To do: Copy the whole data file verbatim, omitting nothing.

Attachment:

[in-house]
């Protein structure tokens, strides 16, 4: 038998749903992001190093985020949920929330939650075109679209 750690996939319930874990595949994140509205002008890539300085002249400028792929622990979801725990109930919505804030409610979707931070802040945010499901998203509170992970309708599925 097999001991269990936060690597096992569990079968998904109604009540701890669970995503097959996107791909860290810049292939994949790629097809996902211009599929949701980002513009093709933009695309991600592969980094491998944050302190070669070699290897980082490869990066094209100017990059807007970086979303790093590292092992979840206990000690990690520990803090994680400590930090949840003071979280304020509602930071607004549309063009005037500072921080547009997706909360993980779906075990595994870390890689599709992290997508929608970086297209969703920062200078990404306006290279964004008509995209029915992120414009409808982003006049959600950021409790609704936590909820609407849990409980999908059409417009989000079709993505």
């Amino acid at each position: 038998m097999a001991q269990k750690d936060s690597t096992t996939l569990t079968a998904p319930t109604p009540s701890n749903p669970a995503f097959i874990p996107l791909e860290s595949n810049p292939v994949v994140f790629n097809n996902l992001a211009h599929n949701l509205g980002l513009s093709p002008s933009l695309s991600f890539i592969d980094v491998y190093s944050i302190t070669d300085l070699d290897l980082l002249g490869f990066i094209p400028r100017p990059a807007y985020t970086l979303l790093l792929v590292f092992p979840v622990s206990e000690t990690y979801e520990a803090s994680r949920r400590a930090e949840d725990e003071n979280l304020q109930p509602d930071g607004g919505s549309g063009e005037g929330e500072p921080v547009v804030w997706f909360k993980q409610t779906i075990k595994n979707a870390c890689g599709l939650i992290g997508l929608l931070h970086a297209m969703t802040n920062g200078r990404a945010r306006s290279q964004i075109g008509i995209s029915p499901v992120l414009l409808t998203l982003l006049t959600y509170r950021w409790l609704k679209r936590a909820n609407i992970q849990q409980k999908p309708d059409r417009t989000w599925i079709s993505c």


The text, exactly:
[in-house]
């Protein structure tokens, strides 16, 4: 038998749903992001190093985020949920929330939650075109679209 750690996939319930874990595949994140509205002008890539300085002249400028792929622990979801725990109930919505804030409610979707931070802040945010499901998203509170992970309708599925 097999001991269990936060690597096992569990079968998904109604009540701890669970995503097959996107791909860290810049292939994949790629097809996902211009599929949701980002513009093709933009695309991600592969980094491998944050302190070669070699290897980082490869990066094209100017990059807007970086979303790093590292092992979840206990000690990690520990803090994680400590930090949840003071979280304020509602930071607004549309063009005037500072921080547009997706909360993980779906075990595994870390890689599709992290997508929608970086297209969703920062200078990404306006290279964004008509995209029915992120414009409808982003006049959600950021409790609704936590909820609407849990409980999908059409417009989000079709993505």
């Amino acid at each position: 038998m097999a001991q269990k750690d936060s690597t096992t996939l569990t079968a998904p319930t109604p009540s701890n749903p669970a995503f097959i874990p996107l791909e860290s595949n810049p292939v994949v994140f790629n097809n996902l992001a211009h599929n949701l509205g980002l513009s093709p002008s933009l695309s991600f890539i592969d980094v491998y190093s944050i302190t070669d300085l070699d290897l980082l002249g490869f990066i094209p400028r100017p990059a807007y985020t970086l979303l790093l792929v590292f092992p979840v622990s206990e000690t990690y979801e520990a803090s994680r949920r400590a930090e949840d725990e003071n979280l304020q109930p509602d930071g607004g919505s549309g063009e005037g929330e500072p921080v547009v804030w997706f909360k993980q409610t779906i075990k595994n979707a870390c890689g599709l939650i992290g997508l929608l931070h970086a297209m969703t802040n920062g200078r990404a945010r306006s290279q964004i075109g008509i995209s029915p499901v992120l414009l409808t998203l982003l006049t959600y509170r950021w409790l609704k679209r936590a909820n609407i992970q849990q409980k999908p309708d059409r417009t989000w599925i079709s993505c």